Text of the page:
UW-Madison Program aims to reduce student food insecurity

Published: Dec. 5, 2019 at 6:18 PM CST
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A new UW-Madison student project aims to reduce food insecurity on campus by starting The Food Recovery Pre-package program.

"We package somewhere between 300-500 pounds of food each week which would have all been thrown in the garbage," Brianna DeNamur, Food Recovery Program Co-director said.

Instead, it's being re-packaged in single-serve containers to give leftover food a new purpose to help students in need.

"It's a variety since its surplus food from the dining hall it depends on what's leftover," DeNamur said.

An average of 250 meals per week are scooped into containers after a night in the freezer. The meals are sent to "The Crossing," which is a Christian campus ministry and student organization. UW-Madison students who are experiencing food insecurity have access to the microwaveable meals.

"Unfortunately at universities you still have to pay quite a hefty fee for meals and a lot of places aren't affordable," Sophia Merry, student volunteer said.

Not only is it fighting food insecurity, but it's also reducing food waste.

"Honestly incredible. I think this is the best solution to these two problems,” DeNamur said.

Students said this program helps tremendously because food isn't just for the appetite because it feeds the mind too.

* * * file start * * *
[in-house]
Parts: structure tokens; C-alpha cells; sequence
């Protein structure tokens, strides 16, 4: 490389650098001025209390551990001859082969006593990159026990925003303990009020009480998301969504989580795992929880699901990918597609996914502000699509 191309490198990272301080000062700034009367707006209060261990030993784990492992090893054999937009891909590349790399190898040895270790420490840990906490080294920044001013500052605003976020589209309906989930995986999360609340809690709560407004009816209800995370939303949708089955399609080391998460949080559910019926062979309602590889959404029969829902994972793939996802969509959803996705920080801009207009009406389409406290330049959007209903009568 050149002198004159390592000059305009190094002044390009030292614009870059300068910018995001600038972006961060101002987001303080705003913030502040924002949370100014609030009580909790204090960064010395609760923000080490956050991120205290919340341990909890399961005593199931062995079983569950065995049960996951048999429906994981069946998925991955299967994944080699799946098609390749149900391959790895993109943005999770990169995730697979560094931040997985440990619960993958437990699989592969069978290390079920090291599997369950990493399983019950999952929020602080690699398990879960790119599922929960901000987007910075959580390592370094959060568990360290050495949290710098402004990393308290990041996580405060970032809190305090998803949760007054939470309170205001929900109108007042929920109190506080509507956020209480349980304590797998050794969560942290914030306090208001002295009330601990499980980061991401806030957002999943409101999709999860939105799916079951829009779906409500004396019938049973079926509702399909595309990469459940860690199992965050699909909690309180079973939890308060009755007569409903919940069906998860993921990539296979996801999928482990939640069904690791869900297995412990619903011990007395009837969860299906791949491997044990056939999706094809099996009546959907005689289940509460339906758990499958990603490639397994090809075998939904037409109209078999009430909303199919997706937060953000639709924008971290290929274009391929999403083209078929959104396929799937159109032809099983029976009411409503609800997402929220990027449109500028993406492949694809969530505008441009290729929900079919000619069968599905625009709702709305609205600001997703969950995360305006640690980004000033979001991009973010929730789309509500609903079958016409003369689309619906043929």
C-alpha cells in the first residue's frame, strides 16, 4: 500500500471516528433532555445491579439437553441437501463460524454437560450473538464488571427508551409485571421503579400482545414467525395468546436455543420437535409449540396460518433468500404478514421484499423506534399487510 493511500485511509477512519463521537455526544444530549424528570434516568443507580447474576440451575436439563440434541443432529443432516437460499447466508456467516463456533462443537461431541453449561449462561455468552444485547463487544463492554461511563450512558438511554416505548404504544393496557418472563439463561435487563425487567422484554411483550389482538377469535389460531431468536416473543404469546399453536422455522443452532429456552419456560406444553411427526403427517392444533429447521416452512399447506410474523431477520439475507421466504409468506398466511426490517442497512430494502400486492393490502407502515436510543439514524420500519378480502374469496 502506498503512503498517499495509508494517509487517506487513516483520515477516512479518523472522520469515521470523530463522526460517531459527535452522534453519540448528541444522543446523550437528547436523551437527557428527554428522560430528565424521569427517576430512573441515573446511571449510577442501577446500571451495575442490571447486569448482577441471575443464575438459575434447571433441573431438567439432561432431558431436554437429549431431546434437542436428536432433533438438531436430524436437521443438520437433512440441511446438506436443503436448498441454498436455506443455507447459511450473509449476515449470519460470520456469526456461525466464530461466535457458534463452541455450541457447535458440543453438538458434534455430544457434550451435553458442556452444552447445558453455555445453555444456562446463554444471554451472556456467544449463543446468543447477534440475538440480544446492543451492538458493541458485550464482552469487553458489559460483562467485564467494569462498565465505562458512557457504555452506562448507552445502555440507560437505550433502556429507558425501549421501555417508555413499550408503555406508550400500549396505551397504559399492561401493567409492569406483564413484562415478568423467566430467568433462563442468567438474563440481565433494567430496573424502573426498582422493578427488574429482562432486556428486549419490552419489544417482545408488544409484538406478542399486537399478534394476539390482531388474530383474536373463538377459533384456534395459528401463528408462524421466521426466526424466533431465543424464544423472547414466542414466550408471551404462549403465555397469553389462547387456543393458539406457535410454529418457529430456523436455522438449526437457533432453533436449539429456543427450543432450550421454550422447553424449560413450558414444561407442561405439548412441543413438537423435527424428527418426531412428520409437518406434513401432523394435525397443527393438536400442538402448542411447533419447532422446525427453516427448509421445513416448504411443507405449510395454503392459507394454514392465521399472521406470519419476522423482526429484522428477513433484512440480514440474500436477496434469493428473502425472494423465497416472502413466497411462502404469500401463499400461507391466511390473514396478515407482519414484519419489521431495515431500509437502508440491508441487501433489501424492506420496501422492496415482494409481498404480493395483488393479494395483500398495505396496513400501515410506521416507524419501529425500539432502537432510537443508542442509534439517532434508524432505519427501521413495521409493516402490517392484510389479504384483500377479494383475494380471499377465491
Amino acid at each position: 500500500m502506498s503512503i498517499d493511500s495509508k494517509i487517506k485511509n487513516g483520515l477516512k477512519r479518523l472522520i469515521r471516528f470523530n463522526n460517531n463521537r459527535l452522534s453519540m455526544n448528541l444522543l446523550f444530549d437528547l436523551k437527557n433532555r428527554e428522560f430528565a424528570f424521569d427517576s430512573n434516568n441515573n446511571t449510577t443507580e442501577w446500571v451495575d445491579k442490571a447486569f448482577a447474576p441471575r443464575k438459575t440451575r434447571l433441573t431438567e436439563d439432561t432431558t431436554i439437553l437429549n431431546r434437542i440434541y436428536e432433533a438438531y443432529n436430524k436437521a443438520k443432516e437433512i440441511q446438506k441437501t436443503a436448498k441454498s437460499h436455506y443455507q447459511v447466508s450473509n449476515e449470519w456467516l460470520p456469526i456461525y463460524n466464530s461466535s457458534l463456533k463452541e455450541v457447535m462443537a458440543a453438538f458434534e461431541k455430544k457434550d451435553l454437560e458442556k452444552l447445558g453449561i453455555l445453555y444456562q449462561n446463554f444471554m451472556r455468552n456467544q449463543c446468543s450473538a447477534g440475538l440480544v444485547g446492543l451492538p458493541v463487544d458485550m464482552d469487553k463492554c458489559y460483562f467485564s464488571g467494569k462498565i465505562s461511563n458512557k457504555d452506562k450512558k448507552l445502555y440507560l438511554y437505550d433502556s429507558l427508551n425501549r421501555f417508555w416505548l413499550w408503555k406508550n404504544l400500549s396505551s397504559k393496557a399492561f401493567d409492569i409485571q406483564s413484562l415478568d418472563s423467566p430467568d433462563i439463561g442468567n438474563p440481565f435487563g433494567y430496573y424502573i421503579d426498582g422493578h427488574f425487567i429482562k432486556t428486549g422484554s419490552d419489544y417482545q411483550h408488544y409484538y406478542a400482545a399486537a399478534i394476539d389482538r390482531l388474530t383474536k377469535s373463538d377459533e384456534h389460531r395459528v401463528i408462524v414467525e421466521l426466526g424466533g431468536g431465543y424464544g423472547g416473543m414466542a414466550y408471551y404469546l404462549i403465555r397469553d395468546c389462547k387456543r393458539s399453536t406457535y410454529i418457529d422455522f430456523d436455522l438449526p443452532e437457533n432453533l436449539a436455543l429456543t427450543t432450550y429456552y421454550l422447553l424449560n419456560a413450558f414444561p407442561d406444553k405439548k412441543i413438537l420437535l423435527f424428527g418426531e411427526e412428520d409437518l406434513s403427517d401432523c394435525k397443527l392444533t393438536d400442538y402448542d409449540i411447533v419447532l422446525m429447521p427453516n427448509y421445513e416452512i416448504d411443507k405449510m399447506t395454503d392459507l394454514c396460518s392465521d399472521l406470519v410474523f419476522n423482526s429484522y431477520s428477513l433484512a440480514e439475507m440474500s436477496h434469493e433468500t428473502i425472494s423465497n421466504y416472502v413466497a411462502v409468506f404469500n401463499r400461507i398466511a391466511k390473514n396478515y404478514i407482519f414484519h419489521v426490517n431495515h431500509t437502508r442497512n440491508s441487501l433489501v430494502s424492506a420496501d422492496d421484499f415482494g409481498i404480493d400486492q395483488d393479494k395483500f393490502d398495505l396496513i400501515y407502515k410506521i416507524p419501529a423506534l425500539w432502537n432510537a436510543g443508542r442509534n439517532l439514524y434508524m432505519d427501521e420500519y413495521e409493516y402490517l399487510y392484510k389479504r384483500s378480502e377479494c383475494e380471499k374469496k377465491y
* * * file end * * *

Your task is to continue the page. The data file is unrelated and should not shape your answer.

"When you want to learn something you need to be well fed. If we're trying to learn something in college it's important we have access to food," DeNamur said.

Last summer, American Family Insurance Dreams Foundation awarded a $27,000 grant for a one-year program food repackaging program to help get the project on its feet.

The program has run out of meals every week since it started a couple months ago.

"It really does show that there is a need on campus. That the concern and issues of food insecurity is definitely a problem on campus. Especially two year and four year campuses. So we're really hoping to make a dent on that here," Agnes Sherman, UW-Madison Food Safety Manager said.

The program director said they hope to expand the pantry to multiple locations on campus in the future and they're hopeful other universities will adopt the same method to fight hunger on campus.

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